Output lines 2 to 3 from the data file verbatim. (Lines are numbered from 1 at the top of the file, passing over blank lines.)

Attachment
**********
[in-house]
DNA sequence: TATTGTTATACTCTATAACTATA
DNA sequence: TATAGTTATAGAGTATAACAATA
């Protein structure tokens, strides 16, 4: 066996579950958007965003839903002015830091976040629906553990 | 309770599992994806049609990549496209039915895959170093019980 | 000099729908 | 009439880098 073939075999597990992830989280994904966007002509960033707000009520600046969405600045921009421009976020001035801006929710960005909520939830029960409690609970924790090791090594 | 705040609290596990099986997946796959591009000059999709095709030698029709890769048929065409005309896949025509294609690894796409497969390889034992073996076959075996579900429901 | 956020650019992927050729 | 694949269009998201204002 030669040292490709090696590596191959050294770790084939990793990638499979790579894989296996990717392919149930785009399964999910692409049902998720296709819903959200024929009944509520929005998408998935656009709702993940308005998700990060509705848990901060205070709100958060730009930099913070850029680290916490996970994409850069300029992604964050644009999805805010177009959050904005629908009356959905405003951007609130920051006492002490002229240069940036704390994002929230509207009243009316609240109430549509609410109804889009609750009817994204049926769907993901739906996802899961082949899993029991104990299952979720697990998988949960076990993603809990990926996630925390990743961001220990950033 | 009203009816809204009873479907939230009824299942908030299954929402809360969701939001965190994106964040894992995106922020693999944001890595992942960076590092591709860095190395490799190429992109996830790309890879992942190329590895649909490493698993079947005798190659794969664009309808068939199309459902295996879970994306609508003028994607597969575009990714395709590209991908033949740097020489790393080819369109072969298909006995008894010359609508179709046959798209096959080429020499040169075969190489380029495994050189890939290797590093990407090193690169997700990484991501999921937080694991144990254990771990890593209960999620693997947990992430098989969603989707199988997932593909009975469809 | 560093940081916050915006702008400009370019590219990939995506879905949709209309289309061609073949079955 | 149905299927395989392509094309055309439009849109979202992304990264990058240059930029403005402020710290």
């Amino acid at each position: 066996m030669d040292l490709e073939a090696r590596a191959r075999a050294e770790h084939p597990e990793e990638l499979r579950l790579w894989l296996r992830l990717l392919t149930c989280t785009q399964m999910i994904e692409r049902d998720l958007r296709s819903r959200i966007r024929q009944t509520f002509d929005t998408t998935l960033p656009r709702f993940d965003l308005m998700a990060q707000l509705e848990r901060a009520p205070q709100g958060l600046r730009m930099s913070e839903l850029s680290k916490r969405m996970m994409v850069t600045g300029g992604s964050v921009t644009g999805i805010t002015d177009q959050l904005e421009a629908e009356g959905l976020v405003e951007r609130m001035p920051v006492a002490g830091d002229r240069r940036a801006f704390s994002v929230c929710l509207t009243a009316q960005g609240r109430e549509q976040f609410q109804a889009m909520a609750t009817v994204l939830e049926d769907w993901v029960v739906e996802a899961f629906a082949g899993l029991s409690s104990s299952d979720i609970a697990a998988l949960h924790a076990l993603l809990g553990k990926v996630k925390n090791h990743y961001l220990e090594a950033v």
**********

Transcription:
DNA sequence: TATTGTTATACTCTATAACTATA
DNA sequence: TATAGTTATAGAGTATAACAATA